As the chapter opens, we find Naomi arranging a marriage between Ruth and Boaz.  As unusual as that may sound to us, even as wrong as that may sound to us, it was the cultural norm at that point in history for marriages to be arranged.  This story, however, continues to work on another level.  You might recall that yesterday I mentioned that Boaz is a Christ figure.  We see a lot of similarity between him and Jesus.  Today we can also see a lot of important issues related to our relationship with Jesus through this story.

For example, as Ruth prepared to meet Boaz the first thing she did was wash herself.  Although that might not seem like much to us, bathing was not as common when this story was taking place.  In those days, bathing was usually reserved as a precursor to a special event.  Since Ruth is going to Boaz to offer herself as his bride, this is a pretty special event.

It is also important to think about this in our terms.  While it is true that Jesus accepts us just as we are, each of us still have some responsibility in “cleaning up our lives”.  Jesus accepts us just as we are but He never leaves us just as we are.  He provides a spiritual cleansing that reaches into the depths of our soul.  But we have a responsibility when it comes to a physical cleansing.  In other words, we often have to take the initiative to “clean up our act” a little bit or a whole lot.  We have to make some conscious decisions that will lead to lifestyle changes.  This is not necessary for salvation.  Jesus does all of that.  But it is necessary for our fellowship with God.  There are times, like Ruth, that we need to wash ourselves.

The next example is found in the notion that Ruth anointed herself.  This would have been a reference to using fragrant oils or perfumes that would make her pleasant to be near.  Throughout the Bible anointing oil is often a symbol of the Holy Spirit (1 John 2:20, 27).  When we are saved we are given or anointed with the Holy Spirit.  One of the things this anointing does is gives us the “fragrance or aroma of Christ” to the Father. (2 Corinthians 2:15) which is part of what makes us acceptable to God.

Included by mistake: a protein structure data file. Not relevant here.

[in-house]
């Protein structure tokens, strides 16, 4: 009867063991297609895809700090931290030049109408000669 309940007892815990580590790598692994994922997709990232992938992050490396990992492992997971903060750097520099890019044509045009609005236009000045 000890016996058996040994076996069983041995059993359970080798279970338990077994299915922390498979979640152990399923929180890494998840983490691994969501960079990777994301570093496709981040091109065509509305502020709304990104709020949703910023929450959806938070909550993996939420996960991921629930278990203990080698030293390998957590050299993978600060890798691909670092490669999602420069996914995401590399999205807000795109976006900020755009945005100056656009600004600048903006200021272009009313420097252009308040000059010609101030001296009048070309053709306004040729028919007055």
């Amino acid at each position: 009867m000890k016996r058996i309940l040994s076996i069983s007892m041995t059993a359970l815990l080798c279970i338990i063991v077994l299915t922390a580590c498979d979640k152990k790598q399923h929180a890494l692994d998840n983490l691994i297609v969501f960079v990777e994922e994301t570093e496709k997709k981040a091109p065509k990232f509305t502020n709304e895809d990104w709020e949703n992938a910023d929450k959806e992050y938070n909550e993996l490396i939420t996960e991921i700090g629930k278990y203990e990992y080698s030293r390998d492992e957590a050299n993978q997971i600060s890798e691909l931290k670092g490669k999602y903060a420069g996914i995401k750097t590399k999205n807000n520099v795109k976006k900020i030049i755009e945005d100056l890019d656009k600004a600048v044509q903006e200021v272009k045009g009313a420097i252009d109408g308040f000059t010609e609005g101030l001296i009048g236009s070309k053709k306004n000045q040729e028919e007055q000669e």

The third example is seen in the fact that Ruth changed clothes.  She put off the garments of the grieving widow or even the servant in the field and she put on her “wedding dress”.  This would not have been what we think of as a wedding dress but it would have been her best clothes.  As Warren Wiersbe said, “Part of the Christian life is the act of taking off our ‘grave clothes’ and putting on our ‘grace’ clothes.

The final example is Ruth submitted herself to Boaz.  This is seen in the fact that she put herself at Boaz’s feet as well as the fact that she did what Boaz said.  Our relationship with Jesus is wrapped up in our submission to Jesus.  If we try to be in charge of our lives and do what we want instead of God has said, our relationship with Jesus will not be good.  But if we submit to Him and obey His Words, our relationship with Jesus will be stronger and more personal.

Boaz accepted Ruth.  In verse 9, the spreading of the corner of his garment (“his wings” as some translations say) was symbolic of Boaz accepting Ruth and protecting her.  His giving her the barley to take home is symbolic of his providing for her.  His going to talk to the other man who could have also been her redeemer is symbolic of his position over her.  All of that, of course, points to the good work of Jesus in our lives.

Posted by Joe Ligon with